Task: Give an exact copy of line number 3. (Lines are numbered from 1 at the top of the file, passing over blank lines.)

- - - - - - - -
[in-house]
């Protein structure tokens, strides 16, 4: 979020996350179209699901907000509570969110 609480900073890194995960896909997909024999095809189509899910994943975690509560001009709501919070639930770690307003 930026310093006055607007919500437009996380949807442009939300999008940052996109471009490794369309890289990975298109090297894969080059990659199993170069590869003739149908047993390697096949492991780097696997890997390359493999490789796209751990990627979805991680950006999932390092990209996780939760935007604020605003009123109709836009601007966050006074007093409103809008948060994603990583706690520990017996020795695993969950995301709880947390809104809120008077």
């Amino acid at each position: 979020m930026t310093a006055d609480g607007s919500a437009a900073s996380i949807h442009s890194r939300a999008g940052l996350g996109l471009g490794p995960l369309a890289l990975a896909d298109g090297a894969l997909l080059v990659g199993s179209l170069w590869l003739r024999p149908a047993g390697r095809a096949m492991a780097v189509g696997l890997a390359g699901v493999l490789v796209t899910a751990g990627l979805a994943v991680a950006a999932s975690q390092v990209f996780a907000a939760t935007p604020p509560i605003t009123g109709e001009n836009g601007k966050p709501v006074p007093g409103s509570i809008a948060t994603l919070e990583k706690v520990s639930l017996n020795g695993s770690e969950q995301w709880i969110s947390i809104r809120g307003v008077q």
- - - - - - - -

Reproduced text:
């Amino acid at each position: 979020m930026t310093a006055d609480g607007s919500a437009a900073s996380i949807h442009s890194r939300a999008g940052l996350g996109l471009g490794p995960l369309a890289l990975a896909d298109g090297a894969l997909l080059v990659g199993s179209l170069w590869l003739r024999p149908a047993g390697r095809a096949m492991a780097v189509g696997l890997a390359g699901v493999l490789v796209t899910a751990g990627l979805a994943v991680a950006a999932s975690q390092v990209f996780a907000a939760t935007p604020p509560i605003t009123g109709e001009n836009g601007k966050p709501v006074p007093g409103s509570i809008a948060t994603l919070e990583k706690v520990s639930l017996n020795g695993s770690e969950q995301w709880i969110s947390i809104r809120g307003v008077q």